Business Insider – Rob Price
A previous version of this story incorrectly stated that the ACORN employee’s lawsuit was on grounds of defamation instead of invasion of privacy. The article also incorrectly stated that O’Keefe issued an apology. It also did not mention the judge’s dismissal of the case in North Carolina.
Slate – Aaron Mak
In a July 11 Industry, Aaron Mak wrongly stated that a lawsuit brought by a former ACORN employee against James O’Keefe had to do with misrepresentation. It pertained to
The Daily Banter – Wes Williams
Daily Banter’s article originally stated that James O'Keefe entered Louisiana Senator Mary Landrieu's office in order to tap the phones, which is a lie. O'Keefe was never found guilty of that charge, and the “journalist” corrected his false statements. Daily Banter admitted that O’Keefe’s intent was to record a conversation with the Senator’s staff about the phone calls the staffers were receiving.
Bloomberg – Alyza Sebenius and Ben Brody
The article is corrected to clarify the characterization of Project Veritas in the 12th paragraph.
The Philadelphia Inquirer – Rob Tornoe
An earlier version of this article falsely stated that James O’Keefe had twisted a former ACORN employee’s intention in a video, and also said that O’Keefe broke into Senator Mary Landrieu’s office in a separate incident. The Philadelphia Inquirer updated the article to reflect that the former ACORN employee’s intentions were not twisted, and that O’Keefe never broke into the Senator’s office.
CBS San Francisco Bay Area
The article failed to mention that the former ACORN employee who sued James O’Keefe
was fired as a result of the ACORN video being released by O’Keefe. The article was updated to explain what took place more accurately.
Rewire – Sharona Coutts
An earlier version of this article stated that James O’Keefe was convicted for the crime of wire-tapping Louisiana Senator Mary Landrieu’s office, which is completely false. Rewire corrected the article and reported that O’Keefe pled guilty to entering a federal building under false pretenses, which is a misdemeanor.
Mic – Jack Smith IV
A previous version of this article stated that James O’Keefe broke into Senator Mary Landrieu’s office in Louisiana and attempted to alter the phone systems there. Both of those statements are completely false. The article was later corrected in order to accurately explain the truth of what happened in that situation.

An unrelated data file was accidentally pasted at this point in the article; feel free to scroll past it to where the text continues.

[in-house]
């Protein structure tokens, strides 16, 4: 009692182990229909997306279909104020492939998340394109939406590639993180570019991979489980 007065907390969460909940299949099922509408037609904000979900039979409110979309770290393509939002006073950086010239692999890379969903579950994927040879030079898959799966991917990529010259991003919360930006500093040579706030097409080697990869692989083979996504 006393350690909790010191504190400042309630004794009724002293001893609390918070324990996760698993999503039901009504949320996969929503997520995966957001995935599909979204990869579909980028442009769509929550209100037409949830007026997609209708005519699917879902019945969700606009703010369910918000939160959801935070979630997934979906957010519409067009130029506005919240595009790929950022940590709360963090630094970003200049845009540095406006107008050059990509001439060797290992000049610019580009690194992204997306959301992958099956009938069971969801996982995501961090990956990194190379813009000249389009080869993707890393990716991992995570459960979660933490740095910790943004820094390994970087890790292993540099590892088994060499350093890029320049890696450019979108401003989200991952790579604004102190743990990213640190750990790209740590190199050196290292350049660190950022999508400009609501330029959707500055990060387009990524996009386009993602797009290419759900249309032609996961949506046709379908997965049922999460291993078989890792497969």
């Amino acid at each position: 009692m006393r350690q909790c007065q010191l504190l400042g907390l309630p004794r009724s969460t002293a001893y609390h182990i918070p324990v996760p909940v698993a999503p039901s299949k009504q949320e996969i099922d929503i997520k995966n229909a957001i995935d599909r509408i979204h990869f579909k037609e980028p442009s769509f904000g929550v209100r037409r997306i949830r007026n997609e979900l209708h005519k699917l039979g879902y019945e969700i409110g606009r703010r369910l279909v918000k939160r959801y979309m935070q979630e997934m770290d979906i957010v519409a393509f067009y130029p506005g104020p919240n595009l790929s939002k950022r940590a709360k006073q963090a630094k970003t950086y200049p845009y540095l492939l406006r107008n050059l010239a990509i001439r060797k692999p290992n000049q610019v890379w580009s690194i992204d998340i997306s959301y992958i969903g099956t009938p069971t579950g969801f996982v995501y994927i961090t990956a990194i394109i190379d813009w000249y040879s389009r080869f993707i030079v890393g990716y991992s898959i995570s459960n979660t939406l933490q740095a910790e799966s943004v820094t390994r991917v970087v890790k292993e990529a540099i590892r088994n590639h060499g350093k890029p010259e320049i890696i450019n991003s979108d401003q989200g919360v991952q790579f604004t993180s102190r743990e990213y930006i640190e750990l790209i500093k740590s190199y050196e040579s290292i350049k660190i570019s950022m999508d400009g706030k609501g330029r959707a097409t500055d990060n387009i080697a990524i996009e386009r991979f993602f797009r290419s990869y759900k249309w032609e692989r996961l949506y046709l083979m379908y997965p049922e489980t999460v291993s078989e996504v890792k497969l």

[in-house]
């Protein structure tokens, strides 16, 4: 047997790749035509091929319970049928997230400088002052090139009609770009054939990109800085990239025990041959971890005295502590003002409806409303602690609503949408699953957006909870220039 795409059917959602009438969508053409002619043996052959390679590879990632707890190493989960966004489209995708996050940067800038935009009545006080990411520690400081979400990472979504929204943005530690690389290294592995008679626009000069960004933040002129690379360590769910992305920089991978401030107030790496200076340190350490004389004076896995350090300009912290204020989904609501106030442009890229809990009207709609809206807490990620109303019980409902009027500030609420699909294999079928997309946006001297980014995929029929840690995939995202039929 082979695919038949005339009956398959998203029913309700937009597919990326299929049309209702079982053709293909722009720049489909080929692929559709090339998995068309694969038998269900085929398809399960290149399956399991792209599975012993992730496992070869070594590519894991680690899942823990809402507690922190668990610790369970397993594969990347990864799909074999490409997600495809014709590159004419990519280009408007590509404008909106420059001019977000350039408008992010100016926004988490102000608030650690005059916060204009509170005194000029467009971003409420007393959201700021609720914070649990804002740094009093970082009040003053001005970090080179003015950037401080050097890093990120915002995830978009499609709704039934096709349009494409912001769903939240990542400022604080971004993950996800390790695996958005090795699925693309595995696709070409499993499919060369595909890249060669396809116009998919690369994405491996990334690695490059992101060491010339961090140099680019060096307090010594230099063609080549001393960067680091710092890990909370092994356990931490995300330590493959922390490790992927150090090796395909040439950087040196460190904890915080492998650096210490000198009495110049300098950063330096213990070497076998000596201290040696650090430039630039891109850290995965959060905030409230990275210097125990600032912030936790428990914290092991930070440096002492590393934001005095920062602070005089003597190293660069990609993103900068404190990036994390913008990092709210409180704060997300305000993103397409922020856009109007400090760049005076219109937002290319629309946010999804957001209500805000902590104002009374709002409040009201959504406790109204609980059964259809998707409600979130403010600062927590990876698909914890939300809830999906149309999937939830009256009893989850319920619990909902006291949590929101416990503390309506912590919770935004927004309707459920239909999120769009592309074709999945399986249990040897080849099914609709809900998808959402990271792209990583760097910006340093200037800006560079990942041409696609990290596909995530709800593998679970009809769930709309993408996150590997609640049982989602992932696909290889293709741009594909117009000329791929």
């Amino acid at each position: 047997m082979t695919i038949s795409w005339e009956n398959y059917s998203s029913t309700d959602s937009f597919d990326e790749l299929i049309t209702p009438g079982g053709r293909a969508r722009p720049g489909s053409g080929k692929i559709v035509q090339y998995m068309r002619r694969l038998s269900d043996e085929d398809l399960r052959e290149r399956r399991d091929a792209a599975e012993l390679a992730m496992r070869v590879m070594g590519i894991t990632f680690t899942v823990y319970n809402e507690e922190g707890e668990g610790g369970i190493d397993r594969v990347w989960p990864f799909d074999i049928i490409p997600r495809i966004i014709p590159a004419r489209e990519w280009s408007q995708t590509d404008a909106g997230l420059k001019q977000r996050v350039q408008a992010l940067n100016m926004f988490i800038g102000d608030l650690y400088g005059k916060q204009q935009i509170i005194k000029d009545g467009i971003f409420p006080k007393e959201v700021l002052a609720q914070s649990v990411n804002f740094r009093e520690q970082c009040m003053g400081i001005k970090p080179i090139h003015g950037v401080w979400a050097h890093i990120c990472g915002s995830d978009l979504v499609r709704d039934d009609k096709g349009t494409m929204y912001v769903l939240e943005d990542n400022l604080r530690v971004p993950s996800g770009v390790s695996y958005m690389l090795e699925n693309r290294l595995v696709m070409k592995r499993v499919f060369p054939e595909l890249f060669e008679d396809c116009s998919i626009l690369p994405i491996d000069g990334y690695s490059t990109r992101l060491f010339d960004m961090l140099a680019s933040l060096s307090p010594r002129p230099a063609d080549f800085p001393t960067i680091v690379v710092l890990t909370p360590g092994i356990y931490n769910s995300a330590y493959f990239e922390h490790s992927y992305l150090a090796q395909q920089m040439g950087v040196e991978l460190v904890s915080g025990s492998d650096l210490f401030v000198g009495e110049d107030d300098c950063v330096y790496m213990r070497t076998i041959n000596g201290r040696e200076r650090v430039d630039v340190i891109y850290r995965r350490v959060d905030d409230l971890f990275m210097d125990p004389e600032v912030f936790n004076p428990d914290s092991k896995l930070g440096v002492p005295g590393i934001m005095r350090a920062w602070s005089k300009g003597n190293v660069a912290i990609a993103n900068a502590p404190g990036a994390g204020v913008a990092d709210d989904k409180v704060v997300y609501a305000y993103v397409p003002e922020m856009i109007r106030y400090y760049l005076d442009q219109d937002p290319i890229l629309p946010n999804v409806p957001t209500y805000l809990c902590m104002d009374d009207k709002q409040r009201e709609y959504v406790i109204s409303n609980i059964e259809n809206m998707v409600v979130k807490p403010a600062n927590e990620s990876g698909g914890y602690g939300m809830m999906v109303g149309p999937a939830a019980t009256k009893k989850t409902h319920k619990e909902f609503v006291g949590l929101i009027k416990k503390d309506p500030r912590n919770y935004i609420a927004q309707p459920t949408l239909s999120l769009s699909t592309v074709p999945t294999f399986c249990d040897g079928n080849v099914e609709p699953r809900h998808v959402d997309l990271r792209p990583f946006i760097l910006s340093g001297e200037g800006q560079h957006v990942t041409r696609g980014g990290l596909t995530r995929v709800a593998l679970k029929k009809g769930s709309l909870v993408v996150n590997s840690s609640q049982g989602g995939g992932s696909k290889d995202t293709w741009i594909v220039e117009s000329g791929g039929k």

Sentinel Source – Len Fleischer
This article made two absurdly false claims about James O’Keefe. Their first lie was when Sentinel Source said O’Keefe faced a criminal lawsuit on the ACORN videos, which they later corrected to say O’Keefe settled a lawsuit but was not charged nor convicted of a crime for that matter. The second lie by Sentinel Source was about the Louisiana incident, saying that O’Keefe was convicted of a felony charge for breaking into Senator Landrieu’s office and tampering with her phones. Sentinel Source corrected the article to admit those things did not happen, and O’Keefe only faced misdemeanor charges for entering the building under false pretenses.
Mediaite – Caleb Ecarma
The original version of this article stated that James O’Keefe had been hit with a felony conviction in the Louisiana / Senator Mary Landrieu incident. That is obviously not true. The charge which O’Keefe eventually pleaded guilty to was a misdemeanor.
Time – Philip Elliott
An earlier version of this story incorrectly described the charges O’Keefe faced in Louisiana. He was charged with entering federal property under false pretenses, not with plotting to wiretap Sen. Mary Landrieu’s phones.
This article falsely claimed that James O’Keefe was convicted for breaking into Senator Mary Landrieu’s office in Louisiana, which would be a felony conviction. It was later corrected to say that O’Keefe did not break into the office but pled guilty to entering the building under false pretenses, which is a misdemeanor.
CNN Politics – Jake Tapper
Jake Tapper originally claimed that Project Veritas Action Fund’s video exposing
Democracy Partners in 2016 was “edited.” Tapper later fixed the characterization of the video by removing the word “edited” from that sentence.
Observer – Davis Richardson
The original line in this story read: “By attacking the Post, O’Keefe declared war on Moore’s accusers and the entire women’s movement against sexual misconduct.” This is an outrageous lie. The line was later changed to say that “many” viewed O’Keefe as someone who declared war on Moore’s accusers and the entire women’s movement against sexual misconduct, this time without affirming that it was actually a reality. The reporter was confronted by O’Keefe over his original sentence and threatened with the possibility of legal action.
Los Angeles Post-Examiner – Megan Wallin
Initially, LA Post-Examiner claimed that James O’Keefe pled guilty to a felony charge of breaking into Senator Mary Landrieu’s office in Louisiana. Upon being contacted by Project Veritas for publishing such a blatant falsehood, LA Post-Examiner corrected the article to say that O’Keefe pled guilty to entering the Senator’s office “under false pretenses,” which is a misdemeanor charge.
AlterNet – Rick Perlstein (The Washington Spectator)
This article was corrected to remove an inaccurate description of the legal charges brought in 2010 against James O’Keefe. In an earlier published version, a parenthetical phrase entered by the editor mischaracterized a crime to which O’Keefe pled guilty after he entered U.S. Senator Mary Landrieu’s office in Louisiana. O’Keefe was not, as was reported, “convicted of breaking into a U.S. Senator’s office to gather news,” which would result in a felony conviction. O’Keefe, in fact, pled guilty to entering the building under false pretenses, a misdemeanor charge.